~ why the heck am i calling the girls katie and brooke?


A while ago, I went through the very long process of changing the girls’ real names to pseudonyms on the blog. I felt that it was important to try to restore their online anonymity to whatever degree I could. In an effort to maintain both their safety and their privacy, I ask that if you know their real names and/ or where we live, that you do not make reference to either in your comments on Diary or any public forum related to Diary. Any such references will be hastily removed.

Thank you.

55 thoughts on “~ why the heck am i calling the girls katie and brooke?

  1. I call my family by nic-names on one of my blogs but on my main blog I don’t….

    I hadn’t really considered “privacy” or “safety”

    Perhaps I should…

    Email me your thoughts on your decision? Please? It might help me reason out changing my blog names and also my banner (which lists our names under it)

    With everything linked to my facebook and all my info on there…. I guess it didn’t seem important.

    Now I wonder. =/

    • donna, first and foremost it’s a matter of safety. i just didn’t feel comfortable with so much information out there about my kids along with their full names and images. in today’s day and age, it began to feel reckless. the blog had begun as a very personal thing – the audience was very small and mostly friends and family. but it has since spun into something completely different. with thousands of people reading it, i can no longer feel comfortable disclosing so much about my kids publicly. they are also getting to the age where they (and their friends!) become internet savvy. i couldn’t stand the thought that if a friend googled katie’s name, they’d have intimate details of her life in front of them. just didn’t feel right for me. hope that helps!

  2. Hi Jess-

    I got hooked on your blog months ago by a friend, and I am amazed at all you do for BOTH your beautiful girls every day. And I know the blog is being modest. I cannot imagine your daily routine keeping everything going. I was wondering if you ever thought about turning the blog into a book? Complete with name changes and everything. I didn’t know if was feasible for you, as I know your family’s privacy is very important, but if you ever have the urge, I think you have the makings of an amazing author! Thank you for this blog. I do not have a child with autism, but I am a teacher, and it just brings that much more clarity into my understanding of autism. Your blog is your “blue hair”! Thank you!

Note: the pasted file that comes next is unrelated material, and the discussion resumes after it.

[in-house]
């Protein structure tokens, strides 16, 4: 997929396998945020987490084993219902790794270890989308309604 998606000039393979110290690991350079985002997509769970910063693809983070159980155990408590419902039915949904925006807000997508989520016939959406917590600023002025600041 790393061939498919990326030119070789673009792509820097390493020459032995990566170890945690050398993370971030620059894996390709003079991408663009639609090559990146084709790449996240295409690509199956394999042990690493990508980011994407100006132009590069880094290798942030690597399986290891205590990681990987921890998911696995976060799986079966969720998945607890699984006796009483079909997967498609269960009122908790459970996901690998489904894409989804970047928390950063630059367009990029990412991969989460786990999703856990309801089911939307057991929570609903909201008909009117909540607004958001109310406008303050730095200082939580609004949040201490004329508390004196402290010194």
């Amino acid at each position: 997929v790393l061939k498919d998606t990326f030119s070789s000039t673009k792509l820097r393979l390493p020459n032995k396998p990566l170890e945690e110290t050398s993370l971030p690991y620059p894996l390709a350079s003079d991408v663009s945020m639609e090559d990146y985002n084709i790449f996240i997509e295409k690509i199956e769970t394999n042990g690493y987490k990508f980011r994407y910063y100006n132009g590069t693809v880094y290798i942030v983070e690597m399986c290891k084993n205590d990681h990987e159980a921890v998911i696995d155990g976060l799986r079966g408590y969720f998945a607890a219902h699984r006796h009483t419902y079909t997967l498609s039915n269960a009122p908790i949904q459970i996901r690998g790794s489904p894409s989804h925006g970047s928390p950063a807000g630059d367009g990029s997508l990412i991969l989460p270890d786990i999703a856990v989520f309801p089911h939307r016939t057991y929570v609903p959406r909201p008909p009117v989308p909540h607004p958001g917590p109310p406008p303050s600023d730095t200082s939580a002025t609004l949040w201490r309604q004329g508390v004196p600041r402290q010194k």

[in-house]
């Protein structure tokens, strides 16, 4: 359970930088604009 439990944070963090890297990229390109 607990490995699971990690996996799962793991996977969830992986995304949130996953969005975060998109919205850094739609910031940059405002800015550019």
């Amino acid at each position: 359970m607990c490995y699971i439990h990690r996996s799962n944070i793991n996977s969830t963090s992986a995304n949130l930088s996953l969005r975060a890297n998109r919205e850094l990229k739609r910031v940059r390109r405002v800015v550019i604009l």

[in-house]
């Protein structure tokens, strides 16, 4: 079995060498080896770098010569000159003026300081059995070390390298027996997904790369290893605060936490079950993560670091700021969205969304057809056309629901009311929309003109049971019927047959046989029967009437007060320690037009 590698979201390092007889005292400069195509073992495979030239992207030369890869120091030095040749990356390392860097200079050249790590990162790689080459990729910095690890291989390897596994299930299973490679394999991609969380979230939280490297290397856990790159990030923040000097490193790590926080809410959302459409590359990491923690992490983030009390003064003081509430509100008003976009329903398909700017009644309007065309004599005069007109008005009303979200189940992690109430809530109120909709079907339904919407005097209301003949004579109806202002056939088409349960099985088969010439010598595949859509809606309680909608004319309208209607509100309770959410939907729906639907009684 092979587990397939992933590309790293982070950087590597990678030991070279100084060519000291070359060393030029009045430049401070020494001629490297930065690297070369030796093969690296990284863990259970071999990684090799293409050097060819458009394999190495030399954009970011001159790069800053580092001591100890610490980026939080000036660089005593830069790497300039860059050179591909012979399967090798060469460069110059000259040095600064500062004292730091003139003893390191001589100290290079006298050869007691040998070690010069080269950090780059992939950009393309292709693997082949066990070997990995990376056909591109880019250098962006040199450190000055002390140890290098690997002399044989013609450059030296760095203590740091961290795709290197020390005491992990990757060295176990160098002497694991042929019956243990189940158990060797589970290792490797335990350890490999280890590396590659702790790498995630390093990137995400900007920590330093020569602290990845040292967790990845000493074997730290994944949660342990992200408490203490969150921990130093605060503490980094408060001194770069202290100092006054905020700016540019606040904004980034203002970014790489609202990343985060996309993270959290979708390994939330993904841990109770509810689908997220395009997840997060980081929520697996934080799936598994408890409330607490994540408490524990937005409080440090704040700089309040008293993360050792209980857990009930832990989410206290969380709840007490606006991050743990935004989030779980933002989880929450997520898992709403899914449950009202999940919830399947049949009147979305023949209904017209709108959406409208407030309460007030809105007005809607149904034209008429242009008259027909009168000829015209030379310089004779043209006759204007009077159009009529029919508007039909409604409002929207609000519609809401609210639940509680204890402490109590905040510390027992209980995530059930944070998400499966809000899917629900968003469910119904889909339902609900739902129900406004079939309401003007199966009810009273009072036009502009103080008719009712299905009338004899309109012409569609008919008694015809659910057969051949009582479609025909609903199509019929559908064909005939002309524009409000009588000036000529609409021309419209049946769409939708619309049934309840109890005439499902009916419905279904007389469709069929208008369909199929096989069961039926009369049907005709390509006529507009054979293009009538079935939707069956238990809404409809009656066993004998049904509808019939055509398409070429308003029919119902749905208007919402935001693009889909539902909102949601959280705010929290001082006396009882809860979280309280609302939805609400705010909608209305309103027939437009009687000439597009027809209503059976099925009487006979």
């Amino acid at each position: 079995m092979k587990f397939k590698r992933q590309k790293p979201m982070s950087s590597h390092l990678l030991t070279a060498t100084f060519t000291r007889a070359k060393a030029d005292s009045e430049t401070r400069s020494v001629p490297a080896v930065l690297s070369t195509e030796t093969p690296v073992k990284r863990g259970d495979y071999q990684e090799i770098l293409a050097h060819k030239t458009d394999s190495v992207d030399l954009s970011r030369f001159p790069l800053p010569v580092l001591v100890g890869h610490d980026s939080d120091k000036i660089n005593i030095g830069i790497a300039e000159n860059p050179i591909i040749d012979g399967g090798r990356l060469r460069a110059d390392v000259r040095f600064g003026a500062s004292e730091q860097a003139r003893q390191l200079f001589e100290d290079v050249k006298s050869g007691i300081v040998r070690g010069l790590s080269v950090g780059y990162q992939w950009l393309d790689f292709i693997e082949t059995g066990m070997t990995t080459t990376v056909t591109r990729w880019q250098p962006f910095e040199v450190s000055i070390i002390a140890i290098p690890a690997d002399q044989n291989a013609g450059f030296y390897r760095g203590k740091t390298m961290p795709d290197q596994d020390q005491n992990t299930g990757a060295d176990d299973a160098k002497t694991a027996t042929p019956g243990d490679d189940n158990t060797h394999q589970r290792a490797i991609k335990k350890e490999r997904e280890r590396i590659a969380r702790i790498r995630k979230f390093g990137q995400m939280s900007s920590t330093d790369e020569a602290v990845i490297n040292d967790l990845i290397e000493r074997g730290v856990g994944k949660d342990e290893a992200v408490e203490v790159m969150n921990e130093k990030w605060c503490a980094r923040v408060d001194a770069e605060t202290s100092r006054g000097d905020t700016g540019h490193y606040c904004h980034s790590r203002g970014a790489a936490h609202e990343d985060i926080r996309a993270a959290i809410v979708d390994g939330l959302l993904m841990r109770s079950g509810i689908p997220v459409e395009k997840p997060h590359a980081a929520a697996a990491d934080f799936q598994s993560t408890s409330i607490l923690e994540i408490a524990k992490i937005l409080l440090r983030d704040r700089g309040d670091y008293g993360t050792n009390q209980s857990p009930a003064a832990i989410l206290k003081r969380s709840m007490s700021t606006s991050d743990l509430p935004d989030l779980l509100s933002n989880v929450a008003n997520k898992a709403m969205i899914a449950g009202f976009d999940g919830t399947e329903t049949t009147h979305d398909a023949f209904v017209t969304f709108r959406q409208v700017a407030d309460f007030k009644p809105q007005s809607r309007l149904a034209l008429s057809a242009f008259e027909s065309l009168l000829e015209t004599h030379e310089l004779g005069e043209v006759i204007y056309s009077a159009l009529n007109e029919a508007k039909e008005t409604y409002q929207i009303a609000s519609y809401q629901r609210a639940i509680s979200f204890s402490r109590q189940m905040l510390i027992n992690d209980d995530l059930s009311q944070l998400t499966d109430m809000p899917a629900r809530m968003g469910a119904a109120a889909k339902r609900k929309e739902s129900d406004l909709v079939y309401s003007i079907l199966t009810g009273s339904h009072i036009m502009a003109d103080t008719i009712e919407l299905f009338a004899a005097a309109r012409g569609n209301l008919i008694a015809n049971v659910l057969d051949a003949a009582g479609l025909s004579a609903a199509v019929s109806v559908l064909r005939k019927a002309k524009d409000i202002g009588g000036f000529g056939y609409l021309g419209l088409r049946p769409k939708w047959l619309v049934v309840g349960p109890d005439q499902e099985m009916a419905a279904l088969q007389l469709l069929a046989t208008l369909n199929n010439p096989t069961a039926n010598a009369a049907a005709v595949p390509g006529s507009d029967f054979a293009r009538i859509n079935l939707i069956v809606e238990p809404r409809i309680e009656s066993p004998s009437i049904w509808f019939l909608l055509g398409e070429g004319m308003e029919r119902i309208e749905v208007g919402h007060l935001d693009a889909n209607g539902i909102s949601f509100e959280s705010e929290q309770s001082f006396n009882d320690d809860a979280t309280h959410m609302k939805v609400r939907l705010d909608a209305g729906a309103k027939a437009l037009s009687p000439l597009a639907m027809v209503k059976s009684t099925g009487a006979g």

• thanks so much, jaime! i’d love to create a book at some point, but i’m just not sure what shape it would take yet. i think it will kind of present itself when the time is right πŸ™‚ thx for the kind words.

  3. I am with you on this one.That is why the names of my children have been changed to protect the innocent, especially as they try to find jobs in our community. My brother and his family all have their full names on Facebook; something which I have said to him is a bad idea. My children have made up last names on Facebook and so do I.

    Autism makes our children more vulnerable than most.

  4. I have nicknames for my kids on my blog, and at first I had images that had my kid’s faces – I thought as long as their names were changed then people couldn’t google them, and that was enough. Then a friend of mine asked to pitch our story to a news program and I said that I didn’t think my daughter would be comfortable with that becausee of privacy issues. My friend responded by telling me that if I was sso concerned about privacy I might want to reconsider the images I had up. So I went through and I removed any image that showed my kid’s faces straight on. I was sad to do it because I don’t want the blog to appear as stories that I’m secretly revealing, but actually ashamed of. So I guess my question to you is – what makes you comfortable leaving those pictures up of your kids? Are you ever concerned about that?
    On a side note I will tell you that I adore your blog, and you inspired me to write my own. My daughter and I have watched all your youtube uploads and you guys make us smile. Brooke helps my Bean to see that autism can look just like her sometimes, which is sometimes as important as seeing the differences.
    So thank you.

    • I’ve struggled with it too, especially since that whole ‘I am adam Lanza’s mother’ debacle.

      But I am fairly certain that it’s obvious that everything that I write is respectful of my children and, while I reveal a lot, that I am keeping what should be private private.